Evan Peters’ Detective Zabel works remarkably well as the straight man foil to his unorthodox partner. He can be earnest and goofy while she is gruff and stubborn. Peters and Winslet are able to find the uncomfortable humor between two such different characters and create a fun working relationship that seems to mirror their own. It’s a relaxed relationship that we don’t often see in “New Cop, Bad Cop Dramas.” This is a partnership that realistically blossoms as the series goes on, and as Mare learns to trust again and Zabel becomes immersed in the tight knit community of Easttown.

Mare of Easttown (HBO Max)

Mare is able to do her job largely without the aid of a gun or a badge because she carries currency as a community authority. Once a star high school basketball player, the series smartly uses her community notoriety and connections to move her investigation forward, often getting information from her friends and former teammates. Special attention should be paid to Julianne Nicholson’s Lori, Mare’s best friend who gets closer to the investigation than she’d like. Nicholson is the glue that connects the supporting cast to Winslet and she handles this conflicting position with vulnerability and skill.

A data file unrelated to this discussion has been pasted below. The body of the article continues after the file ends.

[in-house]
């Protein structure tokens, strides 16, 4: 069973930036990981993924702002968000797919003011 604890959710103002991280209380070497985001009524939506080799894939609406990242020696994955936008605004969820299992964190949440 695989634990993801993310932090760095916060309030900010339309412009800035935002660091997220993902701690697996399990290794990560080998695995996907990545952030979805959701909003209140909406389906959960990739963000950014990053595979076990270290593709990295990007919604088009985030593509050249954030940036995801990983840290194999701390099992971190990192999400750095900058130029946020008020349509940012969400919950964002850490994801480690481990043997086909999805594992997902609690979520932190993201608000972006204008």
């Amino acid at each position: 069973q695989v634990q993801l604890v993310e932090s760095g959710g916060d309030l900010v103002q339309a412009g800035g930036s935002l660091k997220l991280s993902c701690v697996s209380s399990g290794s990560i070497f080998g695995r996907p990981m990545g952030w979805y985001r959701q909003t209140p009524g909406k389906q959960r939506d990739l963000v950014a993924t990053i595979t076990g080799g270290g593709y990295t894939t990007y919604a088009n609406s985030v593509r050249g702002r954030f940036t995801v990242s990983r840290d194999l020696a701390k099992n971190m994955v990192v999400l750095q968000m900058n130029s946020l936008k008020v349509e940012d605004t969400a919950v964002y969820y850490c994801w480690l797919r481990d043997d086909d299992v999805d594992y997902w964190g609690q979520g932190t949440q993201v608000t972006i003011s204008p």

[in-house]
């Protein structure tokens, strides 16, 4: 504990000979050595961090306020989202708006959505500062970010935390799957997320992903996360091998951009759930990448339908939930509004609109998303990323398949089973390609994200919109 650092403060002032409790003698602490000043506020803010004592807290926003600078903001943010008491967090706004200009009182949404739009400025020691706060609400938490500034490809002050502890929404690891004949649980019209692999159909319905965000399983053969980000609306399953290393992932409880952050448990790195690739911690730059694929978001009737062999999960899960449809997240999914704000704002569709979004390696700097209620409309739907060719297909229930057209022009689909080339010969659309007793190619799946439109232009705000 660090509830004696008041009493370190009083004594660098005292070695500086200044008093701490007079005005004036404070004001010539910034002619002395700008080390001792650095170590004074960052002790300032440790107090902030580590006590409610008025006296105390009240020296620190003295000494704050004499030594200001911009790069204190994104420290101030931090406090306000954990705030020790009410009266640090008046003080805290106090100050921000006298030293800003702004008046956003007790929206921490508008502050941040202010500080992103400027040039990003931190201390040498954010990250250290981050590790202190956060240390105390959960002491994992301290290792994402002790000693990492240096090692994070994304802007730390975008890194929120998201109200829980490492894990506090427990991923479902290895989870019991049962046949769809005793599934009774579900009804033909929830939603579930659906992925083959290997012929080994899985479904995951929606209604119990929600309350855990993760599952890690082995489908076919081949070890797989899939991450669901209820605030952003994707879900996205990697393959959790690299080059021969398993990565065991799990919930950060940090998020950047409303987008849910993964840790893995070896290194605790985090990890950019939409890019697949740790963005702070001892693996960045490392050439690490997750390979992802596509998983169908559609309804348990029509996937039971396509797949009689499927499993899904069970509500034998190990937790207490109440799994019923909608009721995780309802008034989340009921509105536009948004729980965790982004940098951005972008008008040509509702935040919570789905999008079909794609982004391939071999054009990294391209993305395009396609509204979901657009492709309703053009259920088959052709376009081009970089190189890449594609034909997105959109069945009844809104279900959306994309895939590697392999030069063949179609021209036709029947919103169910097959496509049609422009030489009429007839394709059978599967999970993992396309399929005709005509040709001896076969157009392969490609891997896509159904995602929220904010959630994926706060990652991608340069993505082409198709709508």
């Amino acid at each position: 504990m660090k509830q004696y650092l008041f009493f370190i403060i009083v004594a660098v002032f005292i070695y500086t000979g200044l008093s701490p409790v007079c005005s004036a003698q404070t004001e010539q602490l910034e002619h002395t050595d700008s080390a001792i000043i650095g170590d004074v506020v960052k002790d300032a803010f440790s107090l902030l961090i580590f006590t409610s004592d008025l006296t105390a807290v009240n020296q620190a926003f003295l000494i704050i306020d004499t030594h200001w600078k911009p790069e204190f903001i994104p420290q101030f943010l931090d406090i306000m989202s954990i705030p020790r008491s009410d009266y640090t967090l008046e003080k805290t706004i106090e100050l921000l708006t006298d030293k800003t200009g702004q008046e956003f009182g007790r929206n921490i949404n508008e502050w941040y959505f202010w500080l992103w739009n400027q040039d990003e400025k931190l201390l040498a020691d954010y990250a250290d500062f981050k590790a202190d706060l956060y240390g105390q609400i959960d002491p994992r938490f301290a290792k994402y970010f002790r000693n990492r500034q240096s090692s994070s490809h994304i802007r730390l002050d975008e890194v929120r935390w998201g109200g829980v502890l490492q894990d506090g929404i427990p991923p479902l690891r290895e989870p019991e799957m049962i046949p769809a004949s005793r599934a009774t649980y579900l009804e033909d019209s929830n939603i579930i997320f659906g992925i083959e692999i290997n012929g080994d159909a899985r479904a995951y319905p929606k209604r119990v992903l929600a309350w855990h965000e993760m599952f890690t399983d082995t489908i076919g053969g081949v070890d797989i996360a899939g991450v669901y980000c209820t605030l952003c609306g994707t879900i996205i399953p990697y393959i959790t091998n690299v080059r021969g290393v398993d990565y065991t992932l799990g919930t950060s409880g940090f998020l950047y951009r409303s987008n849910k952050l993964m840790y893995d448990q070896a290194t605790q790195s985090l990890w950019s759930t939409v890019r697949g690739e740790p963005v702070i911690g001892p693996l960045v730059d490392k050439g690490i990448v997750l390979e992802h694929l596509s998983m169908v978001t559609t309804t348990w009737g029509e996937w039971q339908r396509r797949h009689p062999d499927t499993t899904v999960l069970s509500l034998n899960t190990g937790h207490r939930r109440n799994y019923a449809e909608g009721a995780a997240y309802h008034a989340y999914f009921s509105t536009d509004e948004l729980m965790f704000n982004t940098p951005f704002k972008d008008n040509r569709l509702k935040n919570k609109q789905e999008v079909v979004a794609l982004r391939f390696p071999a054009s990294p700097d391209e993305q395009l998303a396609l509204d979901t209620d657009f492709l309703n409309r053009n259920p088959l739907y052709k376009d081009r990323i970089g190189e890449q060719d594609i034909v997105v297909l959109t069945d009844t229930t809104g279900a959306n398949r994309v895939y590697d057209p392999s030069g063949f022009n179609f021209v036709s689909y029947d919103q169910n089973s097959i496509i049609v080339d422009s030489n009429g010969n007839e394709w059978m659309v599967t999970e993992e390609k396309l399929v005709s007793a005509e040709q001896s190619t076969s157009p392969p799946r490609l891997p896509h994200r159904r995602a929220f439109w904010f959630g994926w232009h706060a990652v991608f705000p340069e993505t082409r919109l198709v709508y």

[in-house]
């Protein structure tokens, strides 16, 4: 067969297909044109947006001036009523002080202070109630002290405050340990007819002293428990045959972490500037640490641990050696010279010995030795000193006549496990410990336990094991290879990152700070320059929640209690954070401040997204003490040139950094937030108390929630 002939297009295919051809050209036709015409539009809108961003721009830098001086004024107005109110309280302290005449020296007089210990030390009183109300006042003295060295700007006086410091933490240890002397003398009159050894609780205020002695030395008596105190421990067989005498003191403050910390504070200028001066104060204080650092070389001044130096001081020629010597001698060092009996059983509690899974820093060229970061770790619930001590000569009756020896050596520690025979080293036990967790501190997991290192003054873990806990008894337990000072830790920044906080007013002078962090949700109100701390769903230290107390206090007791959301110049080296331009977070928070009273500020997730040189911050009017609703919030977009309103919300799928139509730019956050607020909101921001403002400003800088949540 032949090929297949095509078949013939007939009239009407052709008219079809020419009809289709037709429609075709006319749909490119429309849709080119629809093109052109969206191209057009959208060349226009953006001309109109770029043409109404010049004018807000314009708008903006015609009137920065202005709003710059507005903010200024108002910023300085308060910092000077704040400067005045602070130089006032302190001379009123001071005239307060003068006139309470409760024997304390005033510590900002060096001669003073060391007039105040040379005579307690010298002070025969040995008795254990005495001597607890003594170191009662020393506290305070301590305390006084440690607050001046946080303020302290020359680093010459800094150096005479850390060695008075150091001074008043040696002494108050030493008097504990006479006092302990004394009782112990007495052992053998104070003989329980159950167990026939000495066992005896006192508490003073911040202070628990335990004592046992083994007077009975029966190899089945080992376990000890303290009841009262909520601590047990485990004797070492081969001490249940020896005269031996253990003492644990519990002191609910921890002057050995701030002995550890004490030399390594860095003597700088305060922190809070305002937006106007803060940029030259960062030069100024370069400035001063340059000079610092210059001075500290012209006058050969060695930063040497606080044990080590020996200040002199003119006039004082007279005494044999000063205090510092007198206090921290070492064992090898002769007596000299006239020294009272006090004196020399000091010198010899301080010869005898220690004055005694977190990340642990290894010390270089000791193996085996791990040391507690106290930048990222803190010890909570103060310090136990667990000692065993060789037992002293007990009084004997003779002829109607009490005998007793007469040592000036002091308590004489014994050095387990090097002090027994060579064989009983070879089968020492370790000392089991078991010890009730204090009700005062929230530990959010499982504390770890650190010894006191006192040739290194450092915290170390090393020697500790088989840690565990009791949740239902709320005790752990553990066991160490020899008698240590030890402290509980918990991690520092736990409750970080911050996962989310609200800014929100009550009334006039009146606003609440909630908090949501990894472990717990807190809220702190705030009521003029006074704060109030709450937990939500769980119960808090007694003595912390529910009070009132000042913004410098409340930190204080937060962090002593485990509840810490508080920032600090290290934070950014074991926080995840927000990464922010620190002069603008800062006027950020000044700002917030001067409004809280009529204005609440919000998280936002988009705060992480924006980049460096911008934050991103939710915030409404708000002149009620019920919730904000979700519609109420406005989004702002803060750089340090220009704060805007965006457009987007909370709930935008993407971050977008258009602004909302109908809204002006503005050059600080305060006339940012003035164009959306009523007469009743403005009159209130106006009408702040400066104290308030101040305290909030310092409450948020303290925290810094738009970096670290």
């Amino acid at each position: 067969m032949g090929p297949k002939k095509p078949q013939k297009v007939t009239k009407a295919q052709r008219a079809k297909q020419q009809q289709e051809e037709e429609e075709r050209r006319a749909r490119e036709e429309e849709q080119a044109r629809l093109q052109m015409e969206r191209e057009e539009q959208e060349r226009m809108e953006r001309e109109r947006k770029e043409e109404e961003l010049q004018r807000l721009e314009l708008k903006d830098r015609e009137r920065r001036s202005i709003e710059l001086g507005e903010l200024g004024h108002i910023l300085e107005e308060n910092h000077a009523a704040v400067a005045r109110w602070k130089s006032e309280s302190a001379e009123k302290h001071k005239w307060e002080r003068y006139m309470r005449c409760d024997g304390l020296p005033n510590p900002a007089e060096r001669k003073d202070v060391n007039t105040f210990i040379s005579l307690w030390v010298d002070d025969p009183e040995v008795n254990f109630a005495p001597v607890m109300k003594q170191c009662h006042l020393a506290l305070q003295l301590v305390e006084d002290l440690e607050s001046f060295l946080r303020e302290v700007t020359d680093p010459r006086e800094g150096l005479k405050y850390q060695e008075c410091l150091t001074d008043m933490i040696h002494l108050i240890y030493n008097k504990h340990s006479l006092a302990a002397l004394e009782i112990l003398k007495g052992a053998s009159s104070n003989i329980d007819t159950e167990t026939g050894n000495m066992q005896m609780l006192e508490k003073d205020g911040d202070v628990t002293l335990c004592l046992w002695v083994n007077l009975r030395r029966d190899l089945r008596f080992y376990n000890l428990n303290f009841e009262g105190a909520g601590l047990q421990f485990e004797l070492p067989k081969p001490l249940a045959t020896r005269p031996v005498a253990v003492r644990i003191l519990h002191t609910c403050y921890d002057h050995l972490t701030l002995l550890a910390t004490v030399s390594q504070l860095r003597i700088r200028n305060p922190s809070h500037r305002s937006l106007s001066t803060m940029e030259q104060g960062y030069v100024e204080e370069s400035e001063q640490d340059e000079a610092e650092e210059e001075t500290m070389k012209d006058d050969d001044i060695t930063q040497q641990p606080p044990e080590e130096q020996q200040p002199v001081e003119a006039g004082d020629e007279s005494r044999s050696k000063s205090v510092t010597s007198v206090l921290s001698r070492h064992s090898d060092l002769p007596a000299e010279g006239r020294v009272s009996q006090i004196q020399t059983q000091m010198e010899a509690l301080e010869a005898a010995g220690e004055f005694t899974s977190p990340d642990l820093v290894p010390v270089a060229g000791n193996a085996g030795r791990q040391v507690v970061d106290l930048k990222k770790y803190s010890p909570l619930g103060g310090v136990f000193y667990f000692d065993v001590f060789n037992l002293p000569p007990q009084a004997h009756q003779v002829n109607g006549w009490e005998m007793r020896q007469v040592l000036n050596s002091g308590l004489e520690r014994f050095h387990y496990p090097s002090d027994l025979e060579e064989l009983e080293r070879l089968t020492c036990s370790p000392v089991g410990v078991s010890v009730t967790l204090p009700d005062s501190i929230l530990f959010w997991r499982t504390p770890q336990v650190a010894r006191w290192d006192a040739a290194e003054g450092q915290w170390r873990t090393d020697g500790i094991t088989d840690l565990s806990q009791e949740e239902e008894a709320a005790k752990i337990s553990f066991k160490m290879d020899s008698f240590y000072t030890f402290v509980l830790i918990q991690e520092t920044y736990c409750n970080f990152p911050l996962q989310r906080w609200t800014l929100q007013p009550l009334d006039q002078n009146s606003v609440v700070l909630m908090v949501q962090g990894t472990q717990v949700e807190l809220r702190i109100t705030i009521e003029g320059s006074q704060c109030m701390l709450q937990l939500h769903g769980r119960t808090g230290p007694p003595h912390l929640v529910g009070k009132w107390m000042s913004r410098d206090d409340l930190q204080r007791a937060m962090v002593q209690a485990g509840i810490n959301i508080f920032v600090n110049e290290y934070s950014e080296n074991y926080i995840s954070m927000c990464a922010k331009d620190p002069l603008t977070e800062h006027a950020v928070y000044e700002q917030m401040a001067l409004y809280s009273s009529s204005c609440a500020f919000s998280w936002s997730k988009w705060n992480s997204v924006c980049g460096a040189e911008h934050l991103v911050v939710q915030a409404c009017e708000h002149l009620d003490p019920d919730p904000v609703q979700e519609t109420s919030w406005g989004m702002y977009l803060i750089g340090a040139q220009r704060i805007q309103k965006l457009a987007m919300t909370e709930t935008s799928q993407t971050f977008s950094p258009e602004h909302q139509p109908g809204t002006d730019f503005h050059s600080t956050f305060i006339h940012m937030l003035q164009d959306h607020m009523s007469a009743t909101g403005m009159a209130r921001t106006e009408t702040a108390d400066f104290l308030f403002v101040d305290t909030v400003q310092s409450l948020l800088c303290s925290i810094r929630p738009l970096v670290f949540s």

Writer Brad Ingelsby has written a structurally sound contemporary police procedural which progresses as one would rather expect it would, with plenty of the predictable surprises. Mare of Easttown has all the classic touches that fans of the genre look for: misdirection, well coaxed out information, titillating crime (crimes?), questionable police action, metal blinds clanging on office doors while landlines constantly ring unanswered.